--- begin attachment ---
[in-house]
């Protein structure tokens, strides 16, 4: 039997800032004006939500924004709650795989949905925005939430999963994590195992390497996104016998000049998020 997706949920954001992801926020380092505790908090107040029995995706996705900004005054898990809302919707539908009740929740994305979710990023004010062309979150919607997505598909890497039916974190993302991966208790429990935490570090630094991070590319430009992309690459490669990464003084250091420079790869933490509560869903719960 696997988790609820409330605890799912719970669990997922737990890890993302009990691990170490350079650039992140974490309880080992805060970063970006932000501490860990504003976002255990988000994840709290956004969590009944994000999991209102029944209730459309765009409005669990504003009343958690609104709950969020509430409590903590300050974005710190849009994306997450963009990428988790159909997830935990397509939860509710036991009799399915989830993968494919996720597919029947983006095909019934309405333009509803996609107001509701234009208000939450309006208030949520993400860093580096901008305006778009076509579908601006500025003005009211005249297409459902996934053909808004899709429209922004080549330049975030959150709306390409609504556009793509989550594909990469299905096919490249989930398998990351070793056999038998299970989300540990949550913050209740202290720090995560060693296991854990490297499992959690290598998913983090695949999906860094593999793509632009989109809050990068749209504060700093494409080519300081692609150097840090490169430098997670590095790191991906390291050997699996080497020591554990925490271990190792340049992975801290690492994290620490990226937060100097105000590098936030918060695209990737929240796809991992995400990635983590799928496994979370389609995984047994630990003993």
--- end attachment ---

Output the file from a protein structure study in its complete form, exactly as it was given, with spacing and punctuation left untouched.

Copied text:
[in-house]
């Protein structure tokens, strides 16, 4: 039997800032004006939500924004709650795989949905925005939430999963994590195992390497996104016998000049998020 997706949920954001992801926020380092505790908090107040029995995706996705900004005054898990809302919707539908009740929740994305979710990023004010062309979150919607997505598909890497039916974190993302991966208790429990935490570090630094991070590319430009992309690459490669990464003084250091420079790869933490509560869903719960 696997988790609820409330605890799912719970669990997922737990890890993302009990691990170490350079650039992140974490309880080992805060970063970006932000501490860990504003976002255990988000994840709290956004969590009944994000999991209102029944209730459309765009409005669990504003009343958690609104709950969020509430409590903590300050974005710190849009994306997450963009990428988790159909997830935990397509939860509710036991009799399915989830993968494919996720597919029947983006095909019934309405333009509803996609107001509701234009208000939450309006208030949520993400860093580096901008305006778009076509579908601006500025003005009211005249297409459902996934053909808004899709429209922004080549330049975030959150709306390409609504556009793509989550594909990469299905096919490249989930398998990351070793056999038998299970989300540990949550913050209740202290720090995560060693296991854990490297499992959690290598998913983090695949999906860094593999793509632009989109809050990068749209504060700093494409080519300081692609150097840090490169430098997670590095790191991906390291050997699996080497020591554990925490271990190792340049992975801290690492994290620490990226937060100097105000590098936030918060695209990737929240796809991992995400990635983590799928496994979370389609995984047994630990003993």